The U.S. Department of State has named Nguyen Van Anh, a Vietnamese alumna of the International Visitors Leadership Program, as State Alumni Member of the Month. Throughout August, her leadership and promotion of community service will be recognized on the State Alumni website (https://alumni.state.gov), the Bureau of Educational and Cultural Affairs’ official website for the more than one million Department-sponsored exchange alumni worldwide. Each month, the Bureau’s Office of Alumni Affairs, which supports alumni as they build on their exchange experiences, confers the award to an outstanding alumnus or alumna.
Nguyen’s participation in the International Visitors Leadership Program on Volunteerism in 2004 increased her understanding of volunteerism and non-profits in the United States. Upon her return to Vietnam, she applied what she had learned in order to seek to improve the lives of vulnerable people. She collaborated with Vietnamese civil society to lobby for the country’s first law combating domestic violence. Nguyen also advocates for the rights of sexual minorities through workshops, discussions and documentary screenings. Her efforts have shed light on previously ignored issues, stimulated public discourse, and showcased how alumni can build on their exchange experience to make a difference in their communities.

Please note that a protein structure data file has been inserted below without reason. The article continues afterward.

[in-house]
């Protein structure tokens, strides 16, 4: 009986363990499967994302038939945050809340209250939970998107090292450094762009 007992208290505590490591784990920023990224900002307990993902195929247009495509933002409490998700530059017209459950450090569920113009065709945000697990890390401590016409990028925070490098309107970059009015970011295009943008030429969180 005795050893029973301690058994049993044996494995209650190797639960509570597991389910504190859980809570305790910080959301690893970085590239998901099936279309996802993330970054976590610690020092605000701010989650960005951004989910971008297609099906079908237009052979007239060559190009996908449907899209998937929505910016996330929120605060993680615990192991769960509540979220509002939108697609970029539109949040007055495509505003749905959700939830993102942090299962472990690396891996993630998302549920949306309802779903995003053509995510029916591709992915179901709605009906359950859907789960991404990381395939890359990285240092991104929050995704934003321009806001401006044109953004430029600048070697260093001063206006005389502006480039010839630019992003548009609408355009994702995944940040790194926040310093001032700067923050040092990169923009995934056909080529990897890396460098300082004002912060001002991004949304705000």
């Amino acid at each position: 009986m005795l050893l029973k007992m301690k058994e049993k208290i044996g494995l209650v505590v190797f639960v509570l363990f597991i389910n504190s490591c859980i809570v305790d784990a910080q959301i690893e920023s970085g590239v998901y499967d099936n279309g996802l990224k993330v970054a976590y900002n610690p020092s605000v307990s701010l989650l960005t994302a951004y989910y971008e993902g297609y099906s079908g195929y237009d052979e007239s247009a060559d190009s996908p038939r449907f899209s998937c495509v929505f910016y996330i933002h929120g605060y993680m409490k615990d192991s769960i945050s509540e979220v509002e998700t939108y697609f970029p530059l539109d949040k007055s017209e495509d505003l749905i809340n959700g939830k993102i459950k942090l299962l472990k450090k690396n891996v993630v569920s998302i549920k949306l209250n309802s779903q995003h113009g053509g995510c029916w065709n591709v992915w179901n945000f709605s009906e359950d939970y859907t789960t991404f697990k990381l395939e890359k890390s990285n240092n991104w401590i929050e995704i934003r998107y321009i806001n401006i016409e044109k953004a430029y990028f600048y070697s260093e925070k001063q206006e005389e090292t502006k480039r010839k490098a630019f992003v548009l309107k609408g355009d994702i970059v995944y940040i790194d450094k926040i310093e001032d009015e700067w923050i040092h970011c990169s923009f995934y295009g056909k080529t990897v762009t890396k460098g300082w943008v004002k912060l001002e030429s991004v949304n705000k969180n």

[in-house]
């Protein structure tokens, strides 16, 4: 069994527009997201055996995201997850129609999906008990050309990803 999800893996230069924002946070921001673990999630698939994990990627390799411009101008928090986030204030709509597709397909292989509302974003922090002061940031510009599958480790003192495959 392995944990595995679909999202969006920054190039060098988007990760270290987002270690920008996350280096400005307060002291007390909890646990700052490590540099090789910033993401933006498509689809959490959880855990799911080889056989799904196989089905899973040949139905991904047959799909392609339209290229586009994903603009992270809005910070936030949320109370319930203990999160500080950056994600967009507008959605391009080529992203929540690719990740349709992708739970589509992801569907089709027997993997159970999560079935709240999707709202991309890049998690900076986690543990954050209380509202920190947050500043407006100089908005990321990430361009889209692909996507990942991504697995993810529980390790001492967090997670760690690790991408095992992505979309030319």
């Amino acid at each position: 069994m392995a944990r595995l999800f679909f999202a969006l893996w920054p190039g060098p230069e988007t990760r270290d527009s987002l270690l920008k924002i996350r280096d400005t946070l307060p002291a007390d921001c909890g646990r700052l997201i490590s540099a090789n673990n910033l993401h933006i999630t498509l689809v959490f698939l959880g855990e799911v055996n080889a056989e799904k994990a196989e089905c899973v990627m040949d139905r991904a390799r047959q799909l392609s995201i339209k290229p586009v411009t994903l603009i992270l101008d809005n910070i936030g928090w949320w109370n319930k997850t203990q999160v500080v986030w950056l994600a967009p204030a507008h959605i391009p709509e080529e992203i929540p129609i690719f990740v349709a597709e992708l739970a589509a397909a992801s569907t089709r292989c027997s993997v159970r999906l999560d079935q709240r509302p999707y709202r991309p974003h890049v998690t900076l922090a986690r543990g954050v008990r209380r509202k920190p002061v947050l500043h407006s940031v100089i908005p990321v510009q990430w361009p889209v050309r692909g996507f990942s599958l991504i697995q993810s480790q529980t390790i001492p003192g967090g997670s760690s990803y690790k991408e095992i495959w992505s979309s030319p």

Nguyen started Vietnam’s first domestic violence hotline in 1997. It currently receives more than 5,000 calls per day in twenty-one cities. She also founded the Center for Studies and Applied Sciences in Gender, Family, Women, and Adolescents in 2001. The center uses art and culture-based approaches to combat domestic violence and human trafficking, advocate for sexual minorities and campaign against corporal punishment for children.
An active alumni leader, Nguyen and fellow International Visitors Leadership Program alumni hosted a series of talk shows and an educational exhibition for academia, non-profits and government as part of Vietnam’s first Alumni Festival Success and the American Experience in July 2008. Building on this success, Nguyen received a grant from the U.S. Embassy in Hanoi to organize a series of workshops, in partnership with alumni and several women’s groups, on combating domestic violence and to stress the importance of volunteerism. The program created television programming on domestic violence awareness and women’s empowerment, and a victims’ art exhibition. It also established Vietnam’s first network of volunteers to support victims of domestic violence, which involves local communities and provincial leaders.
For more information, visit the U.S. Department of State Bureau of Educational and Cultural Affairs’ website at http://exchanges.state.gov/alumni/alumnus.html. Media Contact: Carla Coolman, CoolmanCH@state.gov , phone (202) 632-3356.